Morrisons' Biggest Investment Is The Aggressive Cutting Of Prices, Says Kantar Retail
Morrisons' biggest investment, both in terms of money and energy, continues to be the aggressive cutting of prices, believes Kantar Retail's senior analyst Simon Johnstone.
The analyst's comments come in the week that Morrisons reported underlying pre-tax profits of £242 million for the year to 31 January, a drop of £103 million on the previous period.
Like-for-like sales (excluding fuel and VAT) fell by 2 per cent.
Total turnover was down 4.1 per cent to £16.1 billion.
"This [aggressive cutting of prices] has allowed Morrisons to shore up falling sales and momentum looks likely to continue following the announcement it has overtaken Asda as the cheapest supermarket, following its 1,000 price cuts earlier this year," said Johnstone.
"With discounters Aldi and Lidl rapidly improving their fresh credentials and its supermarket peers continuing to cut prices on fresh and chilled foods, the onus is on Morrisons to supplement this new-found price advantage with added service," he added.
That means building a more compelling offer and leveraging its in-house strengths such as its bakery section, upgrading traffic driving categories such as wine and providing a more localised offer.
"The issue for Morrisons is how are they going to differentiate themselves when most of their initiatives will also be a key strategic focus for Asda, Sainsbury’s and Tesco.”
The grocer has indicated that customers can expect to see more price cuts in the near future.
Speaking on the yearly results this week, Morrisons CEO David Potts said, "By improving the shopping trip for customers, we have started the journey to turn around the business and make our supermarkets strong."
Meanwhile, last month, Morrisons and internet retailing giant Amazon announced a new supply agreement that will mean hundreds of Morrisons products will be available to Amazon Prime Now and Amazon Pantry customers in the UK in the coming months.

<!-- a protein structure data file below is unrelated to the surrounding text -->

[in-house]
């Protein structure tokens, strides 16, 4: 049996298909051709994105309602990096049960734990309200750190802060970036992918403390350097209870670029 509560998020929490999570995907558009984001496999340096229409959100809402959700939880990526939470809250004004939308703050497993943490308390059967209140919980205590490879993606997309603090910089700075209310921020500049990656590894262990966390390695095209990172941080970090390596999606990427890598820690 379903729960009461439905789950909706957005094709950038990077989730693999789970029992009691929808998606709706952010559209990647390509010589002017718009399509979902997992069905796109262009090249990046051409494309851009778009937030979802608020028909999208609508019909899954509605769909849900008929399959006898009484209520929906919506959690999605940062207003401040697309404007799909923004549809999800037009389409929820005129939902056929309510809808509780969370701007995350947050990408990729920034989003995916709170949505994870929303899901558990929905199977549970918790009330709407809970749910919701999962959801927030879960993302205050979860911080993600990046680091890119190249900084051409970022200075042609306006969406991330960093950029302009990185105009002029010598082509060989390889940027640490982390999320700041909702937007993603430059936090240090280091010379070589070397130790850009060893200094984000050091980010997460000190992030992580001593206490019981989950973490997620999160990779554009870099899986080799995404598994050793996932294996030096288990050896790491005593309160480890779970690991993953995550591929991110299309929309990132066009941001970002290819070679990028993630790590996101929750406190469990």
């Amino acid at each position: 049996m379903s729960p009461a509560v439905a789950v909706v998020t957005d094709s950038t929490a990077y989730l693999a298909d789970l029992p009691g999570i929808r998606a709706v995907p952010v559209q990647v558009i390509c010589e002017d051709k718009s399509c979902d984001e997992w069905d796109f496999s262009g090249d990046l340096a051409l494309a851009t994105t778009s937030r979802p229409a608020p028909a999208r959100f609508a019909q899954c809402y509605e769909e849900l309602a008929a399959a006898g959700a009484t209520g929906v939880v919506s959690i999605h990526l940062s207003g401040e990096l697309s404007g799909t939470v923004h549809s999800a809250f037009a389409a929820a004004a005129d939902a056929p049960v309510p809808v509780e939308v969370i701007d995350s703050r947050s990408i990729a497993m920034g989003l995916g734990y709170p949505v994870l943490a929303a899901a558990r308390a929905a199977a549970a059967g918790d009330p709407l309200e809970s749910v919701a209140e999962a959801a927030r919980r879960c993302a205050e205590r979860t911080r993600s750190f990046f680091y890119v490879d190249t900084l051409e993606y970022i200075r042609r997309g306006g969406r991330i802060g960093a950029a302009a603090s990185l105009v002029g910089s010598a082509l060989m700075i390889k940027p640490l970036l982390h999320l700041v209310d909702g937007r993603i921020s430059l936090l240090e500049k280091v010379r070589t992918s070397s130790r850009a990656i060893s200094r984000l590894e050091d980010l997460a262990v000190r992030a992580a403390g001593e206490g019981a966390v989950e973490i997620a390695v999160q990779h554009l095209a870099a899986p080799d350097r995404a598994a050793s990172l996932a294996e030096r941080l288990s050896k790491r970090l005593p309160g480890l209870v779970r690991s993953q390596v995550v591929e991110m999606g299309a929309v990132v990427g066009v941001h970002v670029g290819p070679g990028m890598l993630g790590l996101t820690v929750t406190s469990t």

The supermarket chain will provide a wholesale supply service to Amazon, allowing the pure-play online retailer's customers access to the grocer's ambient, fresh and frozen products.
"We are focussed on our six priorities to make the supermarkets strong again. In addition, we have an opportunity to build a broader business that complements our supermarkets and is consistent with our commitment to pursue capital light growth. Wholesale supply enables this by growing volumes and leveraging our manufacturing, distribution and wholesale capabilities," said the supermarket in a statement.
Speaking on the Amazon agreement, Morrisons chief executive David Potts said the agreement was built on Morrisons unique strengths as a food maker.
"The combination of our fresh food expertise with Amazon’s online and logistics capabilities is compelling. This is a low risk and capital light wholesale supply arrangement that demonstrates the opportunity we have to become a broader business. We look forward to working with Amazon to develop and grow this partnership over the coming months.”
Morrisons is also in discussions with Ocado to grow the Morrisons website - an agreement in principle has been reached, according to the supermarket.
This involves Morrisons taking space in Ocado’s new Customer Fulfilment Centre in Erith, and Ocado delivering a store pick solution for Morrisons that leverages Ocado’s technology and Morrisons store assets.
When implemented, this would enable Morrisons.com, working with Ocado, to sell to customers all around the UK.
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